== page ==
Analyzing the Steelers O-Line: Patriots, Week 10

The Steelers lost by 13 points Sunday, and they abandoned the running game midway through the second quarter. So you can probably expect that this week’s o-line report isn’t going to be a very happy report.

When it comes to pass blocking, the Steelers offensive line struggled to handle a blitz-happy Patriots defense. That could have been expected — a backup left tackle and left guard ensured Pittsburgh was going to get tested and tested often.

But when it came to the running game, well, that’s where the disaster happened. A week before, Cleveland had run all over the Patriots with Peyton Hillis grinding out first down after first down. Against the Steelers, all of a sudden the same linebackers who struggled looked like Pro Bowlers.

Pittsburgh’s offensive line had a lot to do with that.  It wasn’t entirely their fault, as there were several running plays where a missed block by a tight end or wide receiver caused problems. But there were very few running plays where you could say that everyone did their job as designed. In fact, I only counted five of 18 running plays where the five Steelers’ linemen all did their jobs (as best I could determine them).

If you’re looking for the biggest explanation of why the Steelers couldn’t run the ball, point a finger at No. 79 Trai Essex. On 50 percent of the Steelers’ running plays, Essex failed to do his job (standard caveat: this is all as best I could determine). Considering that the Steelers were extremely run-right oriented Sunday night — they ran to the left only one of 18 rushing plays — having your right guard struggling to block his man causes some serious problems.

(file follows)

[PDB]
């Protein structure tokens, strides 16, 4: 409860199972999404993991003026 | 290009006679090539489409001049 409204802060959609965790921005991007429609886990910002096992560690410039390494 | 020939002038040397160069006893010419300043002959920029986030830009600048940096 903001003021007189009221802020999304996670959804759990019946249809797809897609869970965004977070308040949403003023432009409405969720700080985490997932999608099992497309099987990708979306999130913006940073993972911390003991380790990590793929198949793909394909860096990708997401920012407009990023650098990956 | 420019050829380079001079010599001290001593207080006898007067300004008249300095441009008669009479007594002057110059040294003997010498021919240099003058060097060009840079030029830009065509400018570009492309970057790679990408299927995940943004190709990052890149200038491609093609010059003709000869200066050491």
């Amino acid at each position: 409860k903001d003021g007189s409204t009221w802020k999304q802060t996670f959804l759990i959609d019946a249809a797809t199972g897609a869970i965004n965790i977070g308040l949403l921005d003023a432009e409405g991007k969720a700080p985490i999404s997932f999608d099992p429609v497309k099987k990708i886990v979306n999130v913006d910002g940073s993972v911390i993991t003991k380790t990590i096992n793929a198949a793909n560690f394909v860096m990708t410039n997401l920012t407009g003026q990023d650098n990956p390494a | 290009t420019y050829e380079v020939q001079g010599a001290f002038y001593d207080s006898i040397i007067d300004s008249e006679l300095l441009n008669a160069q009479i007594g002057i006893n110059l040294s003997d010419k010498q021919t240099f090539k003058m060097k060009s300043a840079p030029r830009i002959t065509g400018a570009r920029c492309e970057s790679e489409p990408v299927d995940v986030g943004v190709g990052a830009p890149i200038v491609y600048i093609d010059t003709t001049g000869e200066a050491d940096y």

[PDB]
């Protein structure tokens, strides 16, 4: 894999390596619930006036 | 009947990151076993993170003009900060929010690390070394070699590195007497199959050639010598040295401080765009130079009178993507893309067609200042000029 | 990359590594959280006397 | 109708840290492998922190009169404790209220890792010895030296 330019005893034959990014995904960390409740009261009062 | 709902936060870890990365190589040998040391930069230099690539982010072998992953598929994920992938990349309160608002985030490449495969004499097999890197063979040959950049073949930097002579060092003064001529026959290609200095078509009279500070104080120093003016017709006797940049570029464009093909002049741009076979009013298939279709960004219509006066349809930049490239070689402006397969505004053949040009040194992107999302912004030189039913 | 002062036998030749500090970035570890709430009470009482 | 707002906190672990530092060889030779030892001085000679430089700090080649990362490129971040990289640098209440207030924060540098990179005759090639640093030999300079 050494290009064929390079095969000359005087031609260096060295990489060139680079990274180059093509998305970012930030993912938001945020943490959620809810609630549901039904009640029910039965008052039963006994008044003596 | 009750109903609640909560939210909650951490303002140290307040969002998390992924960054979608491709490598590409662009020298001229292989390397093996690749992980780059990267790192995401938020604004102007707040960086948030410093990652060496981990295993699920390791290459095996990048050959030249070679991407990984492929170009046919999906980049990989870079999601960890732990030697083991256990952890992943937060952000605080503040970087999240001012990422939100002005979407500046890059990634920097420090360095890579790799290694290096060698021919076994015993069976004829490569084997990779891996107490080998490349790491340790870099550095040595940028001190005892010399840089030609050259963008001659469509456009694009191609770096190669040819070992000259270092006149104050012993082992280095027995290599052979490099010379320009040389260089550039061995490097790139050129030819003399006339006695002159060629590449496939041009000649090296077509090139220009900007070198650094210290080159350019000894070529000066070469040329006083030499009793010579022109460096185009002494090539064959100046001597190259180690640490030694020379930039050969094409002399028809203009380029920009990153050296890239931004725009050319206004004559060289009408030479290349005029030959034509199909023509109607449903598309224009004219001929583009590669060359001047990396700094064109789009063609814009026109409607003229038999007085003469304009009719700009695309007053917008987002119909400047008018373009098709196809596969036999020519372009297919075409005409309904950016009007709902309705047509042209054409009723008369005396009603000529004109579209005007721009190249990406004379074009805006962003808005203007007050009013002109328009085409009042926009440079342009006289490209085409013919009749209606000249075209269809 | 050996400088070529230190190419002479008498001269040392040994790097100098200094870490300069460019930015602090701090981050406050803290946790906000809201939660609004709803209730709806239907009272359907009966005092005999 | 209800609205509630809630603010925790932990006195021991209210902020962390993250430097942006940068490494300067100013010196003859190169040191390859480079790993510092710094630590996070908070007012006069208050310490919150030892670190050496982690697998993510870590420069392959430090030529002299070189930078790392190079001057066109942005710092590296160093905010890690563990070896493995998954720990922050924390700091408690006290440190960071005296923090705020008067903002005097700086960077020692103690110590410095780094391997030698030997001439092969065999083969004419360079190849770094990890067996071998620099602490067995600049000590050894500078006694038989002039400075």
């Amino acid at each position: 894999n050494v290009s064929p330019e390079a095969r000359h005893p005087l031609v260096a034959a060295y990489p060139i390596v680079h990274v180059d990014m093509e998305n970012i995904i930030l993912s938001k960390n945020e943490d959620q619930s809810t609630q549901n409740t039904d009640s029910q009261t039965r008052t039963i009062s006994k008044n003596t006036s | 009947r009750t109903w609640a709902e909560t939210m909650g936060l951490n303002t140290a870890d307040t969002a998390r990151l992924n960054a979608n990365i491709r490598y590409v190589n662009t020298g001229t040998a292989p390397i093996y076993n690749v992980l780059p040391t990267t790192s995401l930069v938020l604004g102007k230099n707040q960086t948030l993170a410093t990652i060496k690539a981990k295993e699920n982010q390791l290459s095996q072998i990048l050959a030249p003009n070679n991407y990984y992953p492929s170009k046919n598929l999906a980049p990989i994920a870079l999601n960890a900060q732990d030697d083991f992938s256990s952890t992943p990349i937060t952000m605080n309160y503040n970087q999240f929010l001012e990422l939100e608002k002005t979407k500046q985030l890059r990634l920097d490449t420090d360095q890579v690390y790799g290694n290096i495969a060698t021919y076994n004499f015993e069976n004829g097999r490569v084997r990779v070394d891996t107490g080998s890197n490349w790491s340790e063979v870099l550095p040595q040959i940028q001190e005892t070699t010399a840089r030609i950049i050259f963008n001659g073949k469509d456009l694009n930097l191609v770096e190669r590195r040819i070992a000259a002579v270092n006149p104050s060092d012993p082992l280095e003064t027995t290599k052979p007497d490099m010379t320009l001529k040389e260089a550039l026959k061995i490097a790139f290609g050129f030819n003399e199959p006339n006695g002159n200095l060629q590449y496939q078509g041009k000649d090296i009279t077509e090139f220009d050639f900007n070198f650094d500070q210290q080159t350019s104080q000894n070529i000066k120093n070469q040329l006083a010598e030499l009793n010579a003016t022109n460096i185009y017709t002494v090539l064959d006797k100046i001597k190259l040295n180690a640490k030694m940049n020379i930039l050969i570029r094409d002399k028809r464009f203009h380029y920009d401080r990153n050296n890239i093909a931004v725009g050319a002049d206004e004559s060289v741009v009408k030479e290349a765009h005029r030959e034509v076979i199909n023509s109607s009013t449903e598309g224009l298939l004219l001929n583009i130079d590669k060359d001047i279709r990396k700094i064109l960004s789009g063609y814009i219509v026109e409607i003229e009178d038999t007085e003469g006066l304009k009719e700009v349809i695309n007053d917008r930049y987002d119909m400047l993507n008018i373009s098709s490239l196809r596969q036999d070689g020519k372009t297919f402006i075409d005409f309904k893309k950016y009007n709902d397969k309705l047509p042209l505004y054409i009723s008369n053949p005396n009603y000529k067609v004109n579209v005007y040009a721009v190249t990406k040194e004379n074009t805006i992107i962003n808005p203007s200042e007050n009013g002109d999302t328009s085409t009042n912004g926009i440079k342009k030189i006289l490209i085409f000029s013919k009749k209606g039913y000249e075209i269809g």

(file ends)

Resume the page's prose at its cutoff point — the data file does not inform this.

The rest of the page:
Essex’s troubles in the running game were all over the board. On two of the plays, Vince Wilfork stood him up at the line and then slid off his block to make the tackle. On two other plays, he was driven into the backfield by Mike Wright. On one other play he made a poor cut block.

But his biggest issue was his inability to get to the second level to block linebackers. On four different plays Essex failed to block the inside linebacker he was assigned to block. He only successfully blocked inside linebackers on two running plays.

It wasn’t all Essex, there were plenty of other problems. Before we get into that, here’s a look at the grades.

Player Run/Pass Good Plays Total Plays Percentage Pressures Sacks
Adams Pass 38 46 82.6% 7
Essex Pass 54 58 93.1% 4
Pouncey Pass 55 58 94.8% 3
Foster Pass 56 58 96.6% 1 1
Scott Pass 44 58 75.9% 8 1
Miller Pass 5 5 100%
Spaeth Pass 2 3 66.7% 1
Johnson Pass 0 1 0% 1
Hills Pass 12 12 100%
Moore Pass 11 11 100%
Mendenhall Pass 1 2 50% 1
Redman Pass 4 4 100%
Flozell Run 14 17 82.4%
Essex Run 9 18 50%
Pouncey Run 14 18 77.8%
Foster Run 17 18 94.4%
Scott Run 14 18 77.8%
Miller Run 10 16 62.5%
Spaeth Run 8 10 80%
Johnson Run 2 3 66.7%
Hills Run 1 1 100%
Adams Total 52 63 82.5%
Essex Total 63 76 82.9%
Pouncey Total 69 76 90.9%
Foster Total 73 76 96.1%
Scott Total 58 76 76.3%
Miller Total 15 21 71.4%
Spaeth Total 10 13 76.9%
Johnson Total 2 4 50%
Hills Total 13 13 100%
Moore Total 11 11 100%
Mendenhall Total 1 2 50%
Redman Total 4 4 100%